Friday, December 21, 2012
I close Deck the Halls and smile. I smile because it brings back warm Christmas memories. I smile because I smiled so many times throughout this book. And I smile because I know I will smile again the next time I read it.
Deck the Halls is illustrated with 14 of Norman Rockwell's Christmas paintings. The title page opens with Rockwell's Golden Rule, Saturday Evening Post cover from April 1, 1961. The multi-cultural and multi-faith communities represented in it are a beautiful reminder of what is most important, even more than Christmas. Turn the page though, and you're off on a journey accompanied by the familiar lyrics of "Deck the Halls" and pictures celebrating the quintessential American Christmas.
You'll find yourself giving a wry smile when Mom and Dad are caught stitching Santa into his "gay apparel" and you just might find yourself chuckling (or trembling) at the exhilarating (or terrifying) memories elicited by Rockwell's Young Love Sledding. You might find yourself savoring the delightful curiosity of the young boy and pup studying the "...blazing Yule before us" in Is He Coming? (or Little Boy Looking Up Chimney). Then again, you might begin drifting into contemplative silence of how "fast away the old year passes..." as you observe and join the Little Girl Looking Downstairs at Christmas Party. Most of all though, I hope you find yourself feeling some of the joy and wonder that is—"heedless of the wind and weather"—displayed on the faces of Couple Ice Skating.
This is a book I plan to read multiple times. In fact, I just might hold my family hostage before we open presents on Christmas morning—or Christmas Eve (patient, we are not!).
Wednesday, December 19, 2012
This is a gentle book that quietly celebrates the possibility of peaceful collaboration and joyful celebration.
"All was hushed in the forest for the animals' Christmas. The elephant brought a great fir tree from far away"—and thus, Jan Wahl starts her story of belonging and community where each animal has a special role. Elephant brings the fir tree and cardinal announces its coming. Kindness and compassion appear as "wolf [helps] the red deer" and they are joined by "the badger and a family of foxes—guided by bats who whistle soft carols." In allusions to the Christian Bible, squirrels tell of the first Christmas and, once more, the lion lies down with the lamb.
Back to the forest, however. All the animals contribute to the making of a Christmas tree. Leonard Weisgard ably illustrates the light-hearted playfulness of baby foxes, the befuddled confusion of llamas, and the pride of a tiger as he strings purple bead after purple bead. Monkeys enthusiastically adorn branches with baubles and giraffe arrives to place a star atop the tree. Now it is time, and all the animals of the forest gather together, and it is "hushed in the forest, hushed, hushed, hushed, hushed."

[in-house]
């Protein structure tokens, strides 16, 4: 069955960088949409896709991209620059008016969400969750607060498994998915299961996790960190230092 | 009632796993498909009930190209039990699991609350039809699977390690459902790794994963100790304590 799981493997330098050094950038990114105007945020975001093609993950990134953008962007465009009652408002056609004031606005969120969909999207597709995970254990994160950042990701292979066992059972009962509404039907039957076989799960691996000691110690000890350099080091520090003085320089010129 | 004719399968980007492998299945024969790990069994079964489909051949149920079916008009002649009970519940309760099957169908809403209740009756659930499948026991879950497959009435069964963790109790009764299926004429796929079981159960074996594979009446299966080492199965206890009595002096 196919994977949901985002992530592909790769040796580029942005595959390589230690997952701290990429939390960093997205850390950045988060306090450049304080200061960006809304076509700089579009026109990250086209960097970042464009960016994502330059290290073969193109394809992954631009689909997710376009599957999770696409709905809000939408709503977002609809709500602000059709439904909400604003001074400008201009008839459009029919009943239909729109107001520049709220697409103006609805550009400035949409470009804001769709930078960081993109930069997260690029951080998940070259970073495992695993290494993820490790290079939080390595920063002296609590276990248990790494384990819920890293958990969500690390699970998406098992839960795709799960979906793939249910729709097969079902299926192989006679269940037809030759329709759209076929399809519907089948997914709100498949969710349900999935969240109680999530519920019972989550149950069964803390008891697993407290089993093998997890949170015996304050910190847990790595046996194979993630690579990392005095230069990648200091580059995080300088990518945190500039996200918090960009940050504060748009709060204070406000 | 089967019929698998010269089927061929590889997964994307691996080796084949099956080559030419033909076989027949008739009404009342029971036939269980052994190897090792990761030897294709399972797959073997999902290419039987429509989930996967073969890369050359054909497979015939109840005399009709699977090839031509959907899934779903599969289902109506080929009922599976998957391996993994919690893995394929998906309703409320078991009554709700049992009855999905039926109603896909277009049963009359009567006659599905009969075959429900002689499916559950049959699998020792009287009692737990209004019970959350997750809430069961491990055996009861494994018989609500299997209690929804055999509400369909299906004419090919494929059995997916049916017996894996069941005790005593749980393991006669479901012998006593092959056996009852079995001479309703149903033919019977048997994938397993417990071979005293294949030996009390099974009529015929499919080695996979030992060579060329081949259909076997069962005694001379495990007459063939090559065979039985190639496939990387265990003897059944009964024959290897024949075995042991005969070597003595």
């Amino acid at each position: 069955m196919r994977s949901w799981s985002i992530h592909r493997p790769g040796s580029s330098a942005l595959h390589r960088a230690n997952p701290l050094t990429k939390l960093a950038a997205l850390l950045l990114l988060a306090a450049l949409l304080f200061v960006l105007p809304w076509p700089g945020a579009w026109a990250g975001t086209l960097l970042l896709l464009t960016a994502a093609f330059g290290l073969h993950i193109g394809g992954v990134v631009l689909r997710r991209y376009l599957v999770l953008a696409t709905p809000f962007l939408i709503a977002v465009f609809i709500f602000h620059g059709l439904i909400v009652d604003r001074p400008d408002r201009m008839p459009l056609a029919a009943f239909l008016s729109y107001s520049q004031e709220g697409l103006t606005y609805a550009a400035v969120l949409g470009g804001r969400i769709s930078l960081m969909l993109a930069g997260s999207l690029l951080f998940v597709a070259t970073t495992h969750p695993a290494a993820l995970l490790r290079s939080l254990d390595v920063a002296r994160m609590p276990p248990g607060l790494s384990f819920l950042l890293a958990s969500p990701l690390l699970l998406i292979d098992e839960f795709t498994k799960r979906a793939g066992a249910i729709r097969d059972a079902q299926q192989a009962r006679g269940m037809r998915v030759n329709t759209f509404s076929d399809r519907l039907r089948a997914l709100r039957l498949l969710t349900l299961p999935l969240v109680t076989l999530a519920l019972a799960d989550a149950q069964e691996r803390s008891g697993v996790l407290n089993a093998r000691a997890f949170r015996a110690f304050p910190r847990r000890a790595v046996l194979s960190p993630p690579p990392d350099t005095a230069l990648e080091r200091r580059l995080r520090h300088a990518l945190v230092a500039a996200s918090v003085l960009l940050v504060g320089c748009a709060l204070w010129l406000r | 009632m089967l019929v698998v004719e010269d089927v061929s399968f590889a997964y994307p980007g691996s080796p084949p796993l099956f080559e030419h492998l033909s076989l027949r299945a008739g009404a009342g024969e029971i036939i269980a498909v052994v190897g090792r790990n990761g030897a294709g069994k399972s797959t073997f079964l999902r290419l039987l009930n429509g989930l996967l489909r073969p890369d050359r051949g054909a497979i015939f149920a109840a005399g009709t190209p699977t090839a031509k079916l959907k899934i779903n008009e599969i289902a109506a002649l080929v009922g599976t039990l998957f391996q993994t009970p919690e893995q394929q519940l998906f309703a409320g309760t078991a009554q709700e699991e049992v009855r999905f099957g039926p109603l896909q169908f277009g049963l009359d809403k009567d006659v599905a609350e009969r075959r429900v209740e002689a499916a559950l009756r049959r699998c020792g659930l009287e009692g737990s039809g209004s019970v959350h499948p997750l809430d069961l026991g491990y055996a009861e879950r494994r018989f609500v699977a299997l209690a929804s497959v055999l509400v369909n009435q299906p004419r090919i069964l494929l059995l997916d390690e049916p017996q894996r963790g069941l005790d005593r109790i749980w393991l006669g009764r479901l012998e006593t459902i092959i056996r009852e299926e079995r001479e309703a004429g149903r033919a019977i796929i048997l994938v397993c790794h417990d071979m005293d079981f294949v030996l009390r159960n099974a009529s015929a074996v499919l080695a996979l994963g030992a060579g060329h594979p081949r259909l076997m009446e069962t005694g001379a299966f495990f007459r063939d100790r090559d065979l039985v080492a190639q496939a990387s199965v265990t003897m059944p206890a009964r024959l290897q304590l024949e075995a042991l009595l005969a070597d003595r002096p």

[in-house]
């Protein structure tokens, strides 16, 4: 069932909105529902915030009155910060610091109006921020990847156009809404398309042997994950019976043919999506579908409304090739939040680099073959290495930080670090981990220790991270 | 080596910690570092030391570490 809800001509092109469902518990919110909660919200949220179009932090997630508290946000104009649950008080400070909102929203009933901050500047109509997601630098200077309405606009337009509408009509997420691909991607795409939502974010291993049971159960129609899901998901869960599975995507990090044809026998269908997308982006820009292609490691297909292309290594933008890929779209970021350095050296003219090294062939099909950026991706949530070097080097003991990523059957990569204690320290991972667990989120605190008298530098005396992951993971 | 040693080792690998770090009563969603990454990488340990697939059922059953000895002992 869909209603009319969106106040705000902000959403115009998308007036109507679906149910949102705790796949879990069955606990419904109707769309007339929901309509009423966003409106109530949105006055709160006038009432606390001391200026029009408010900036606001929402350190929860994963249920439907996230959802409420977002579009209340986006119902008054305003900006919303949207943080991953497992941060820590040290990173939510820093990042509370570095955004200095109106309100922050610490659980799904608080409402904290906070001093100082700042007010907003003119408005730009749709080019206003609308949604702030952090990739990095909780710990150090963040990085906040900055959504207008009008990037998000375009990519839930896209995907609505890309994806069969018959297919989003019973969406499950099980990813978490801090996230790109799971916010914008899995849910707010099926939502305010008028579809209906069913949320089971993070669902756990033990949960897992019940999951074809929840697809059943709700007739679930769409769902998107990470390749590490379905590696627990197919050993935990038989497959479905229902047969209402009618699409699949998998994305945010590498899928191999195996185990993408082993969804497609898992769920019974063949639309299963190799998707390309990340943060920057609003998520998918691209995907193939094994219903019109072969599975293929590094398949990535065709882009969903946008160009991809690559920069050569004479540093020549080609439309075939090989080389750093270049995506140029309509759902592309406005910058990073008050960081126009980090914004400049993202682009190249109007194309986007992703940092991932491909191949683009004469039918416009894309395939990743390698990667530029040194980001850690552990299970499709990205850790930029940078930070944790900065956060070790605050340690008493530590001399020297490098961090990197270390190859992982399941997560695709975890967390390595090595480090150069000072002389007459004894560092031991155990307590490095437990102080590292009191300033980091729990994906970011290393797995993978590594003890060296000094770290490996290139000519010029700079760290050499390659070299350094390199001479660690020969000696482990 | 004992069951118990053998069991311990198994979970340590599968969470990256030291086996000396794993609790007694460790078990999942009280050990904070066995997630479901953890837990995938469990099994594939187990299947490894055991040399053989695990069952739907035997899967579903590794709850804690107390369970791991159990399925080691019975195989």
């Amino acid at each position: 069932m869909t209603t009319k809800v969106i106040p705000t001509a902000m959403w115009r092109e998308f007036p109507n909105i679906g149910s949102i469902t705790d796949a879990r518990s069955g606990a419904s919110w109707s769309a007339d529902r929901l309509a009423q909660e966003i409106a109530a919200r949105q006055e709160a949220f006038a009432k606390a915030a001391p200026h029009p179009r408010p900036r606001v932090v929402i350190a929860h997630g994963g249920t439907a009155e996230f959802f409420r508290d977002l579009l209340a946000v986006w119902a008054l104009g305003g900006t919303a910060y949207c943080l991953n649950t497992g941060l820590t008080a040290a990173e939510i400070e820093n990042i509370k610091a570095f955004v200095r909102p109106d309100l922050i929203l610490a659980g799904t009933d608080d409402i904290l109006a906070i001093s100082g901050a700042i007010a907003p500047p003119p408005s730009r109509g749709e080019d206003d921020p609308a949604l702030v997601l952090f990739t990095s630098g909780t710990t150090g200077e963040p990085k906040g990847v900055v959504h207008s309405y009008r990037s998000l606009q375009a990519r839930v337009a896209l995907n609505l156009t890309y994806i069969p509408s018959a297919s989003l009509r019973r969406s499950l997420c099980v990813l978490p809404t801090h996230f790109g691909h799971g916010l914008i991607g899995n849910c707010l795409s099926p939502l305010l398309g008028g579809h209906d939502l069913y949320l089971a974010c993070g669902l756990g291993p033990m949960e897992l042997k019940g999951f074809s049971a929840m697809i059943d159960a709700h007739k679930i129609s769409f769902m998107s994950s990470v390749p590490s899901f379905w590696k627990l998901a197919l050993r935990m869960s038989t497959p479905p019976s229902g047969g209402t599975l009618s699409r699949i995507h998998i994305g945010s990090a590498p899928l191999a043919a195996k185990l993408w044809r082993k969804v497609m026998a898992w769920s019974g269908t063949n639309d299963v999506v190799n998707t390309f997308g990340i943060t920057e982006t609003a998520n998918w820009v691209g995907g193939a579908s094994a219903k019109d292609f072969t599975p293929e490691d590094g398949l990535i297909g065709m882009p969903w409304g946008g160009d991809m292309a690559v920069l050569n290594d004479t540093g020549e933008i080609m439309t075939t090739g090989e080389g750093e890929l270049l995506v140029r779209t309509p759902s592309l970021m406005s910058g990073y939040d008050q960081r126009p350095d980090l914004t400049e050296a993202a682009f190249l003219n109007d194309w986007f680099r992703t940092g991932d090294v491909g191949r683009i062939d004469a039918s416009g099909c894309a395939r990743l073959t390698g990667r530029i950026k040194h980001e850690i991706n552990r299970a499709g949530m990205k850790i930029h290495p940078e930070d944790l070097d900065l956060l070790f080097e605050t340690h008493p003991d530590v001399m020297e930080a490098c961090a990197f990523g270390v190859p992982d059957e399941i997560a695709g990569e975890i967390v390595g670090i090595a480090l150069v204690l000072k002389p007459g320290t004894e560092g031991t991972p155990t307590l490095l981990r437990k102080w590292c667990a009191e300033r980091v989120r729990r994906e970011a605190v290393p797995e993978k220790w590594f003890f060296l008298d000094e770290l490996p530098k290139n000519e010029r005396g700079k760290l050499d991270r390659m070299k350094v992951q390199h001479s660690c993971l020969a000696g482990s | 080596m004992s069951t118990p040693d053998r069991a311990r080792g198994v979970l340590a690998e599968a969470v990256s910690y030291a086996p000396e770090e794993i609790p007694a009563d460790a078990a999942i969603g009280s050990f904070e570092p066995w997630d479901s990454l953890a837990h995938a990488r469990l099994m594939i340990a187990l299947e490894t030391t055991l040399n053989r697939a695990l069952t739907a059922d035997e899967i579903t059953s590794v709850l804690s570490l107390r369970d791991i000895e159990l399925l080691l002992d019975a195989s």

It is that "hushed," golden moment that is far too often absent, and I find myself longing for the silence and peacefulness that ritual provides in the chaos of the holiday season.
Tuesday, December 18, 2012
Polar Slumber is the perfect bedtime story. A young child ventures out into freshly fallen snow. Warmly bundled in a knitted sweater, scarf, and mittens she forms a large snowball. Rather than make a snowman, though, she shapes a polar bear's snout.
That night, as she falls asleep, her playful, outdoor imaginations of the day seep into the warmth of slumber. She is invited by a mother and baby polar bear—her "gentle, furry friends"—to "explore the northern beauty on [a] moonlit arctic journey."
All along, she is watched over by the mama and baby polar bear as a snow owl swoops overhead and she pets an adorable, large-eyed seal and runs her hands over a wolf pup. They travel until their "eyelids grow heavy...[and they] snuggle together" as her soft covers morph into a polar bear or perhaps the polar bear morphs into her soft covers.
From what I can tell, Denis Rockhill is both author and illustrator of Polar Slumber and he competently fulfills both roles. The knitted texture of the young girl's clothes and blanket nicely offset the delicate, peaceful feel of the wintery blue and white of the arctic animals and surroundings. An additional curious feature worth mentioning is what appears to be an alternative story along the bottom of every other page. Done in graphite, it adds yet another dimension to a lovely book.